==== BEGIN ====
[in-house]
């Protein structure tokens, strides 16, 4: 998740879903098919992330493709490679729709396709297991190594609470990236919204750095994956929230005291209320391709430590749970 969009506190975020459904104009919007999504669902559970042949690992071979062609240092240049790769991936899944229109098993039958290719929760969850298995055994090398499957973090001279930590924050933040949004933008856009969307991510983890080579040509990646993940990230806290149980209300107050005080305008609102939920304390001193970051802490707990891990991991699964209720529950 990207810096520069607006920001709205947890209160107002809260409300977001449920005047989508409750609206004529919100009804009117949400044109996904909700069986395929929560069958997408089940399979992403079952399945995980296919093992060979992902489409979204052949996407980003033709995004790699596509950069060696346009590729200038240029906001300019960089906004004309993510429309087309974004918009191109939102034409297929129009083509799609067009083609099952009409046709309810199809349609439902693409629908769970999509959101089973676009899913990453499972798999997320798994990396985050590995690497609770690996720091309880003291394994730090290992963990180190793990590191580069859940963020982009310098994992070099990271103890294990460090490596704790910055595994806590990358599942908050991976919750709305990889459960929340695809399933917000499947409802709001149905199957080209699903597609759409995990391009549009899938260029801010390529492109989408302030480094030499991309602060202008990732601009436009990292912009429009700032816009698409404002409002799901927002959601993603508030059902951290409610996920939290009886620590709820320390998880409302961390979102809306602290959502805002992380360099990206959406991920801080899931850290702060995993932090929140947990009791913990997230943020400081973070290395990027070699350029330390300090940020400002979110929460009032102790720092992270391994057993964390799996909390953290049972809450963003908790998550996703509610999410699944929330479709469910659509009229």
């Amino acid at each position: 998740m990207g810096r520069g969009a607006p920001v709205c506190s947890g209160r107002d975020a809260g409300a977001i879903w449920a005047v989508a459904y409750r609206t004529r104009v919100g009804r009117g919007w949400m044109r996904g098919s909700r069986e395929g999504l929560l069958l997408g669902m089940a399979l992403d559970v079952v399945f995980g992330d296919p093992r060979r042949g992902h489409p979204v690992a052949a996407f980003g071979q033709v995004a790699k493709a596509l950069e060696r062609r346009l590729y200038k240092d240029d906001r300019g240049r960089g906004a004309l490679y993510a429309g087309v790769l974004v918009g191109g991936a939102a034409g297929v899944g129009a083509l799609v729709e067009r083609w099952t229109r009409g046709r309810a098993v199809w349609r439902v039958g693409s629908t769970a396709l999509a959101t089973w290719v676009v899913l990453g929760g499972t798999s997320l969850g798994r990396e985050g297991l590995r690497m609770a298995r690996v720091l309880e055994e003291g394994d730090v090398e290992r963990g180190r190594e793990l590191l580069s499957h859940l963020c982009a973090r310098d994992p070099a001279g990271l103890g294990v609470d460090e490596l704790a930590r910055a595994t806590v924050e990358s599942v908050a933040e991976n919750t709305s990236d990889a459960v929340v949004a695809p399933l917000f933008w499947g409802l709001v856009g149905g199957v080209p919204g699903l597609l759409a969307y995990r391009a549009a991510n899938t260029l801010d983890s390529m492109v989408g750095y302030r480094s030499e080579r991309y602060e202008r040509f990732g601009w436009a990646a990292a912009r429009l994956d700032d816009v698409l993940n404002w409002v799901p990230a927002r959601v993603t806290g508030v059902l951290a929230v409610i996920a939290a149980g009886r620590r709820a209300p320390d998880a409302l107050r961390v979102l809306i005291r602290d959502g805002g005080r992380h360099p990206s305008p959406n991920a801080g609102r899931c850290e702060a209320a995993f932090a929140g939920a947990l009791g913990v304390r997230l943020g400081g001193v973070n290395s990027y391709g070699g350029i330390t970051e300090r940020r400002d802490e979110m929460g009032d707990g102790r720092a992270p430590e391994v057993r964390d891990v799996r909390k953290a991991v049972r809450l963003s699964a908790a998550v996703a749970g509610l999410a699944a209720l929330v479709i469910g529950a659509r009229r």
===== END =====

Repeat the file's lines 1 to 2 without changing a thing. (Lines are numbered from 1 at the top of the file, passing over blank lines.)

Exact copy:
[in-house]
């Protein structure tokens, strides 16, 4: 998740879903098919992330493709490679729709396709297991190594609470990236919204750095994956929230005291209320391709430590749970 969009506190975020459904104009919007999504669902559970042949690992071979062609240092240049790769991936899944229109098993039958290719929760969850298995055994090398499957973090001279930590924050933040949004933008856009969307991510983890080579040509990646993940990230806290149980209300107050005080305008609102939920304390001193970051802490707990891990991991699964209720529950 990207810096520069607006920001709205947890209160107002809260409300977001449920005047989508409750609206004529919100009804009117949400044109996904909700069986395929929560069958997408089940399979992403079952399945995980296919093992060979992902489409979204052949996407980003033709995004790699596509950069060696346009590729200038240029906001300019960089906004004309993510429309087309974004918009191109939102034409297929129009083509799609067009083609099952009409046709309810199809349609439902693409629908769970999509959101089973676009899913990453499972798999997320798994990396985050590995690497609770690996720091309880003291394994730090290992963990180190793990590191580069859940963020982009310098994992070099990271103890294990460090490596704790910055595994806590990358599942908050991976919750709305990889459960929340695809399933917000499947409802709001149905199957080209699903597609759409995990391009549009899938260029801010390529492109989408302030480094030499991309602060202008990732601009436009990292912009429009700032816009698409404002409002799901927002959601993603508030059902951290409610996920939290009886620590709820320390998880409302961390979102809306602290959502805002992380360099990206959406991920801080899931850290702060995993932090929140947990009791913990997230943020400081973070290395990027070699350029330390300090940020400002979110929460009032102790720092992270391994057993964390799996909390953290049972809450963003908790998550996703509610999410699944929330479709469910659509009229």